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Written by: Anushka Patil

The fundamental duties are basically moral duties of Indian citizens towards their country. There are 11 fundamental duties mentioned in part IV-A of the Constitution, which are incorporated in the constitution to strengthen the unity of India.

Originally, the fundamental duties were not a part of the Constitution. They were added later on in the 42nd and 86th Constitutional Amendment Acts. The list of fundamental rights and duties and the Directive Principles of State Policy are sections of the Indian Constitution which explains the obligations of the citizens to the country, also explaining duties and rights as an Indian citizen.

All the citizens are provided with equal fundamental rights, but they also have fundamental duty which they have to uphold regarding other rights (cited under Article 21). The citizens are expected to enjoy the privileges of fundamental rights whilst performing their fundamental duties.

The fundamental duties and its meaning

The 11 fundamental duties are as follows:

  1. To abide by the Constitution and respect its ideals and institutions, the National Flag and the National Anthem (It is to oblige and to respect the National Anthem and the national Flag.);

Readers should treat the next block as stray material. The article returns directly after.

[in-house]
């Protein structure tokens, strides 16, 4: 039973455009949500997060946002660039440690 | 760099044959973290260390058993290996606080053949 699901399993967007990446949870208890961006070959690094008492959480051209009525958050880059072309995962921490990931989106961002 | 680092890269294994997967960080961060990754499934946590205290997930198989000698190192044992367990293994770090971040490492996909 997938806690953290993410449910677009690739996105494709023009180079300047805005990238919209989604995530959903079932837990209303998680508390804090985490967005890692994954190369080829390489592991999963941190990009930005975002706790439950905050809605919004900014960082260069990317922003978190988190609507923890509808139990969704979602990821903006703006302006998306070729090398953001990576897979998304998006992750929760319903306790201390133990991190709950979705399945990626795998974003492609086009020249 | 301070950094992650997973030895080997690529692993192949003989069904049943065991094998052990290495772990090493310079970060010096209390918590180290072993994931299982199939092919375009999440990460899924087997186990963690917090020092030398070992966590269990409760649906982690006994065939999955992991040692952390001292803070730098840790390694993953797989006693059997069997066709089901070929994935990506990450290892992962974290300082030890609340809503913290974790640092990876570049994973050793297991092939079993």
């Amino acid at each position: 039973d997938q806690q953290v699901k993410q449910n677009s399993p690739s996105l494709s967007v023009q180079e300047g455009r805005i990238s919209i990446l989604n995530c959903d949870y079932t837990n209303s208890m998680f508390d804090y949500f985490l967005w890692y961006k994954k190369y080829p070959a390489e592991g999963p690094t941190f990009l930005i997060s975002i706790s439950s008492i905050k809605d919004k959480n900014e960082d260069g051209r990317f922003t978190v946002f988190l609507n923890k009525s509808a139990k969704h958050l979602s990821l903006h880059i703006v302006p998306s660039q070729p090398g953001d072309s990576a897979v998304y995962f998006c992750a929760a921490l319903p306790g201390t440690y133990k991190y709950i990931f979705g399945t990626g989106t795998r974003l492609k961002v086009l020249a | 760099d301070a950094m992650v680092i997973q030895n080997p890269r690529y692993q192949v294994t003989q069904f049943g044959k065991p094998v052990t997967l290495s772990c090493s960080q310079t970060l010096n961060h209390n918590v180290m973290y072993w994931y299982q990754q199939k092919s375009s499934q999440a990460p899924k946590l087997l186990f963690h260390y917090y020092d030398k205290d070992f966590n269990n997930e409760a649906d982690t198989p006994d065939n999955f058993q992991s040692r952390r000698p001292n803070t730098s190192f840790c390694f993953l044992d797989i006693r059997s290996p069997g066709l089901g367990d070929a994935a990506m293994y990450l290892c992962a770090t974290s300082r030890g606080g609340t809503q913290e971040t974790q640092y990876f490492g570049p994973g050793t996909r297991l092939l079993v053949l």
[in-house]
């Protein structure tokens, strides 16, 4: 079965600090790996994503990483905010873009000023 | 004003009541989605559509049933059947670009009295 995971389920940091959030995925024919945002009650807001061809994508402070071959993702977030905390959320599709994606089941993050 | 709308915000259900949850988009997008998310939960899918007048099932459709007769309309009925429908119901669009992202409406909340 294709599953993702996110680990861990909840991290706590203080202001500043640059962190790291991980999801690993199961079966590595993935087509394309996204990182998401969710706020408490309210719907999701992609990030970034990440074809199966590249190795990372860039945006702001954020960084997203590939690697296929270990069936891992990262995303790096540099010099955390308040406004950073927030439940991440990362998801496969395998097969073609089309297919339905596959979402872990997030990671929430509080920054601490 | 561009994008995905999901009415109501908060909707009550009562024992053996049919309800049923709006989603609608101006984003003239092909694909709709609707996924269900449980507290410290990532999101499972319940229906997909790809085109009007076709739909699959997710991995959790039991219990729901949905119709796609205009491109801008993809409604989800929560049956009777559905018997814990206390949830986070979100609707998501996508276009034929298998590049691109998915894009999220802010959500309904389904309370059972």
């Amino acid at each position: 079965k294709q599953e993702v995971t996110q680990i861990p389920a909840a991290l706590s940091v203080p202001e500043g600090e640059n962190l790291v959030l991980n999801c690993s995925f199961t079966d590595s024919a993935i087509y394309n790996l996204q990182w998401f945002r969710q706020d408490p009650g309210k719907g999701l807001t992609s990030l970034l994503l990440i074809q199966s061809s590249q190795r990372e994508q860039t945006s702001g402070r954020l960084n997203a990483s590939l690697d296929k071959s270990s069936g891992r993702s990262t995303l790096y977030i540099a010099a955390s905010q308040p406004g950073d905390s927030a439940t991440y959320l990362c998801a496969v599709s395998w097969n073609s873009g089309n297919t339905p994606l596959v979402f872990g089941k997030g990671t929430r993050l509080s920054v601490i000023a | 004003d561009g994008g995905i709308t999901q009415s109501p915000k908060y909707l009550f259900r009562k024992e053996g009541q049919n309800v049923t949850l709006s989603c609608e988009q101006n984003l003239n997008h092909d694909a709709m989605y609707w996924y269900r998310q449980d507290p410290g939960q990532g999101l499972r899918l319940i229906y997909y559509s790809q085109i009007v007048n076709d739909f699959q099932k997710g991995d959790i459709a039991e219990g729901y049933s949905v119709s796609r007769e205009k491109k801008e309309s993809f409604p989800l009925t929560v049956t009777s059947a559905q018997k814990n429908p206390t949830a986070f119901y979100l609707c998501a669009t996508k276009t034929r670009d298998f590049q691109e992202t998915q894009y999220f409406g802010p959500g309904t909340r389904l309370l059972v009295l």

2. To cherish and follow the noble ideals which inspired our national struggle for freedom (It is to cherish and to follow the noble ideas that inspired the national struggle for freedom.);

  3. To uphold and protect the sovereignty, unity, and integrity of India (It is to protect the integrity, sovereignty, and unity of India.);

  4. To defend the country and render national service when called upon to do so (It is to defend the country and perform national services for the nation.);

  5. To promote harmony and the spirit of common brotherhood amongst all the people of India transcending religious, linguistic, and regional or sectional diversities; to renounce practices derogatory to the dignity of women (It is to promote harmony and brotherhood amongst the citizens of India.);

  6. To value and preserve the rich heritage of our composite culture (It is to cherish and preserve the rich heritage and composite culture of the nation.);

  7. To protect and improve the natural environment including forests, lakes, rivers, wildlife and to have compassion for living creatures (It is to protect and improve the natural environment such as wild life, flora, fauna, water bodies etc.);

  8. To develop the scientific temper, humanism, and the spirit of inquiry and reform (It is to develop modest and open-minded temper, to develop an attitude of logical, rational, and scientific thinking.);

  9. To safeguard public property and to abjure violence (It is to preserve and maintain the public property.);